Sunday, 22 February 2015

Dementia and sight loss


Dementia and sight loss


Frequently Asked Questions



Contents











Introduction


This document addresses some of the frequently asked questions that are asked by people affected by dementia and sight loss, their carers, and practitioners in dementia and vision services. The practical advice and information offered throughout this document has not been evaluated and is presented in order to share practical approaches. Feedback and information about other approaches is welcomed.


General queries


Q: What are the general principles surrounding services for people affected by dementia and sight loss?


A: Generally, taking a person-centred approach ensures the most comprehensive information, support and advice is offered to those affected by dementia and sight loss.


Q: What are the impacts of dementia and sight loss on someone and how should I approach this?


A: Dementia and sight loss may each cause confusion or disorientation and lead to loss of independence, activities and social contact. Both conditions change and flexibility in response is essential.


One condition may mask or be mistaken for the effects of the other and lead to inaction. For example sight loss may lead to disorientation and confusion and if this is attributed to dementia actions that can make the most of vision (such as improving lighting) may not be taken.


Q: What is the role of diagnosis?


A: Diagnosis is essential:

·        Ophthalmologists diagnose the causes of sight loss

·        Optometrists examine eyes and assess vision

·        Old-age psychiatrists diagnose dementia.


Diagnosis is a first step in defining appropriate interventions.


Q: What is the link between dementia and sight loss?


A: 750,000 people have dementia in the UK, most of whom are over 65 and around 1 in 7 of the over 65s is living with significant sight loss. By the age of 75 at least 2.5% of people will have both conditions. As the population ages, the number of people with both dementia and sight loss will increase. In care homes, studies indicate a higher proportion of residents may have both conditions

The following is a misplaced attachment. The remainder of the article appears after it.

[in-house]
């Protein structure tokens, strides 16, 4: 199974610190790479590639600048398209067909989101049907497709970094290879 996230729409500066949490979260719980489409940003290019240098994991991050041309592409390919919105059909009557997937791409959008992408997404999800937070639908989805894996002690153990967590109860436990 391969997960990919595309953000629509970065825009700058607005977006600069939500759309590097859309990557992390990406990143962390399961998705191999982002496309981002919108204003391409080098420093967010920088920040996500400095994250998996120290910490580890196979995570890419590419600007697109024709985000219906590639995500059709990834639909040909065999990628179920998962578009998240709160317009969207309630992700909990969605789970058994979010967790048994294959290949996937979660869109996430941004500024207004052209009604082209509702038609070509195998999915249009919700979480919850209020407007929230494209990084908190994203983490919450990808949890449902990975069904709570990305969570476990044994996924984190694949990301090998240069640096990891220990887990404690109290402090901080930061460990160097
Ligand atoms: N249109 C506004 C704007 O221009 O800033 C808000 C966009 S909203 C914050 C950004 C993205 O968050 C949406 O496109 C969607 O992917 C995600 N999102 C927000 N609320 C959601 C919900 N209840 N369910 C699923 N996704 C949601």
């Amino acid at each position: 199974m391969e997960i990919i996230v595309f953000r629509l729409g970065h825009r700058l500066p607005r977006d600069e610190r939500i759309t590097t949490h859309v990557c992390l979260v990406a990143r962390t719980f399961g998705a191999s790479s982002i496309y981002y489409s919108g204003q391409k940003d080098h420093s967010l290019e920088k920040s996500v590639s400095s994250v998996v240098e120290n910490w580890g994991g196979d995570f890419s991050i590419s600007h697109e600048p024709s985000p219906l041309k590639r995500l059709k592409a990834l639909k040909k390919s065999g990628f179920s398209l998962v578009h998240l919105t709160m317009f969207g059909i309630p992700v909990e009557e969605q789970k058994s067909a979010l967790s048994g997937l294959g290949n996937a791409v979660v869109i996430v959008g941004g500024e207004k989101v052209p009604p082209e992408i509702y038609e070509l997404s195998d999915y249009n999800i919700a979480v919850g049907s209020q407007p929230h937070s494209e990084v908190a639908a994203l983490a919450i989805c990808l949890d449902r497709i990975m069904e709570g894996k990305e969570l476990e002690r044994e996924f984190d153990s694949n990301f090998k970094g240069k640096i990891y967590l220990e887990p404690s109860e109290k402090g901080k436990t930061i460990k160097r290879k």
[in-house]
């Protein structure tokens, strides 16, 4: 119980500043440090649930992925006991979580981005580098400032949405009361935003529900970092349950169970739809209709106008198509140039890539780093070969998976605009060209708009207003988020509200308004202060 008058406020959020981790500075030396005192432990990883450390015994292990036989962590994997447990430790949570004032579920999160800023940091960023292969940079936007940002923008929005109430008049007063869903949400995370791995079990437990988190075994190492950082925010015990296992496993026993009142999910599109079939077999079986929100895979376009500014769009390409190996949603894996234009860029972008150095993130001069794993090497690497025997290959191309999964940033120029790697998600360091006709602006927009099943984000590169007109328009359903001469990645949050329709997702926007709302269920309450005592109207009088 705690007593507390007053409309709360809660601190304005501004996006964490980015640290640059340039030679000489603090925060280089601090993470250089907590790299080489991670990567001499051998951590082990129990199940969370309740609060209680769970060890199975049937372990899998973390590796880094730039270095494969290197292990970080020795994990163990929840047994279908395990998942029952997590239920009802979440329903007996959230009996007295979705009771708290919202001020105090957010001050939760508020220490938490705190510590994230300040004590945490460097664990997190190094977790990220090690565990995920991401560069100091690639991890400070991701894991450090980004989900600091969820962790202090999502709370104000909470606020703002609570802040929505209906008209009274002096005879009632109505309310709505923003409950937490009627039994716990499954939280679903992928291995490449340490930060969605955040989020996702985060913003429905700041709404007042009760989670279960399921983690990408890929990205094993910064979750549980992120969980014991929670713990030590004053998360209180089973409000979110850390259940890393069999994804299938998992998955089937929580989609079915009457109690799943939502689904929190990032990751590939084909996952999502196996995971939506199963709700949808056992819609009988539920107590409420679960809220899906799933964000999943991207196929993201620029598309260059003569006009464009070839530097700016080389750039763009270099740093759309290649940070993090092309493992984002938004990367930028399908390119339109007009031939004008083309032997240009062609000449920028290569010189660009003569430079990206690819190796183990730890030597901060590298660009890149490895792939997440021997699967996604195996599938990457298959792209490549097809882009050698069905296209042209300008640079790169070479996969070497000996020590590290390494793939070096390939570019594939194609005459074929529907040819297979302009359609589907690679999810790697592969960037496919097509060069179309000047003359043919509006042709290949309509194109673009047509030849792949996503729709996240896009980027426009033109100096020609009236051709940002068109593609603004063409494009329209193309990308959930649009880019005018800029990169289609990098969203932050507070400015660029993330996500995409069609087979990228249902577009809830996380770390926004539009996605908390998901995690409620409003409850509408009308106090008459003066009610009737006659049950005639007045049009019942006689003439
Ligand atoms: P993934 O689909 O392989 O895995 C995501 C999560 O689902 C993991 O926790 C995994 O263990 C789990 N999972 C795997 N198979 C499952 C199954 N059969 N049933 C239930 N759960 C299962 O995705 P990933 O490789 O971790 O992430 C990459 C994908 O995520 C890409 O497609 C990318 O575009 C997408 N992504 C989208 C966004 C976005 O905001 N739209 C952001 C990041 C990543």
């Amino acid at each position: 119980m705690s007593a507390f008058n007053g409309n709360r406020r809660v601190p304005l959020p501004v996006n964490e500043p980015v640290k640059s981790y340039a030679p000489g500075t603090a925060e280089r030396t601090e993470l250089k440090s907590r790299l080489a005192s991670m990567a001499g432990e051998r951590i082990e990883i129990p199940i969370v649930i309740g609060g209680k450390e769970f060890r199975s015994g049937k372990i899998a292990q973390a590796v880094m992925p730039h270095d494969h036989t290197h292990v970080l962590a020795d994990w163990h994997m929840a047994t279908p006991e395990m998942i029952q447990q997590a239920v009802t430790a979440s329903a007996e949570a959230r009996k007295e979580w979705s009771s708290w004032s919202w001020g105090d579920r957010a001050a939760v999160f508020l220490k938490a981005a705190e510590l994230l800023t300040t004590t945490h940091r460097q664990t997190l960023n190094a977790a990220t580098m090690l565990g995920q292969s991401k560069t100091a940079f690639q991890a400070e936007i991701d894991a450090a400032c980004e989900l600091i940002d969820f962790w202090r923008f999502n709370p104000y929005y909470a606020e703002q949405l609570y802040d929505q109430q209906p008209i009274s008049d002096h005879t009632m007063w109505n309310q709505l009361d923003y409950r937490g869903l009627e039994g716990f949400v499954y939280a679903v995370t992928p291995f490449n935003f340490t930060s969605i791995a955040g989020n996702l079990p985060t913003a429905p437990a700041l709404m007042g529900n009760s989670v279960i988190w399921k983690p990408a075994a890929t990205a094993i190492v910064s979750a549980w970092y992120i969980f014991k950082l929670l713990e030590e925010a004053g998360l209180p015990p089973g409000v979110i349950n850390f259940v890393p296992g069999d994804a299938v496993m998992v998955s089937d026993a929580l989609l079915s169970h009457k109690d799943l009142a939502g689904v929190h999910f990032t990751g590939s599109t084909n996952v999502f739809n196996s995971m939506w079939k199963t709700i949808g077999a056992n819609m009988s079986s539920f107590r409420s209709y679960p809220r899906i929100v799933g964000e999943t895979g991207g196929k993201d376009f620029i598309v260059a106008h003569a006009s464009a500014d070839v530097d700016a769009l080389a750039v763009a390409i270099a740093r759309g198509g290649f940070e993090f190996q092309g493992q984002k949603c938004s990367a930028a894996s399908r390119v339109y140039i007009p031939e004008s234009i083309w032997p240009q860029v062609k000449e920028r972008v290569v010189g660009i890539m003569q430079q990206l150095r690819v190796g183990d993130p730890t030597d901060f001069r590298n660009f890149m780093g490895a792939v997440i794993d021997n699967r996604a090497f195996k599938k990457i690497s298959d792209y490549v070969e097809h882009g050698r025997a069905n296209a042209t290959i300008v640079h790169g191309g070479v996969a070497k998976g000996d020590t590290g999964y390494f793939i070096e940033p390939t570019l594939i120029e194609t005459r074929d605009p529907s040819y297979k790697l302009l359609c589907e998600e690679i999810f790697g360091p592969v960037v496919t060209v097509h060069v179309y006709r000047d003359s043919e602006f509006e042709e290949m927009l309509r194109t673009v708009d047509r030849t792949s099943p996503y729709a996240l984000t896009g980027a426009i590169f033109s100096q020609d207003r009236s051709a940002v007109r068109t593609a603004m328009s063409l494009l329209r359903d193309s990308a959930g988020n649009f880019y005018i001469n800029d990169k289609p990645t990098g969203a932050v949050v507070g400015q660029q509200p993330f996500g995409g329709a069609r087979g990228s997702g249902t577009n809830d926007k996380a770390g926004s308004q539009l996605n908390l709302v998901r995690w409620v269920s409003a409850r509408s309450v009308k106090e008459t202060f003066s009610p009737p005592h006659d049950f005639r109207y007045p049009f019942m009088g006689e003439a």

Because dementia affects the way we perceive and process information from our eyes, some forms of dementia create apparent sight loss. Eye conditions that cause sight loss and normal ageing of the eye may occur alongside dementia. Whatever the cause of sight loss, very few people have no sight and there are approaches that can make the most of sight.


Q: I work with patients, residents or customers who may suffer from dementia, sight loss or both. How can I better equip myself to support people suffering from these conditions?


A: Visual awareness training for staff working with people with dementia is useful. Information about sight loss, its causes and effects is helpful to family carers and friends.


Dementia awareness training for staff working with older people with sight loss is useful. Information about dementia and its effects is helpful to family carers and friends.


Identifying sight loss: first steps


Q: I suspect someone diagnosed with dementia is beginning to lose their sight. How can I be sure?


A: The effects of dementia may disguise sight loss caused by an eye condition, normal ageing of the eye or dementia itself. Check if the person finds it difficult to do any of the following to help you confirm possible sight light loss:

·        Recognise people

·        Be in bright light, low light or both

·        Read facial expressions

·        Find things

·        Read, or enjoy familiar hobbies

·        Manage unfamiliar surroundings

·        Locate food on the plate

·        Manage current spectacles (perhaps saying “I need new glasses.”)


If you suspect someone with dementia has sight loss then a full diagnosis is essential. A full eye examination, free to eligible people, is available at high street optometrists. People who can’t attend without support may be eligible for an eye examination in their home. Contact opticians, GPs or your PCT for information.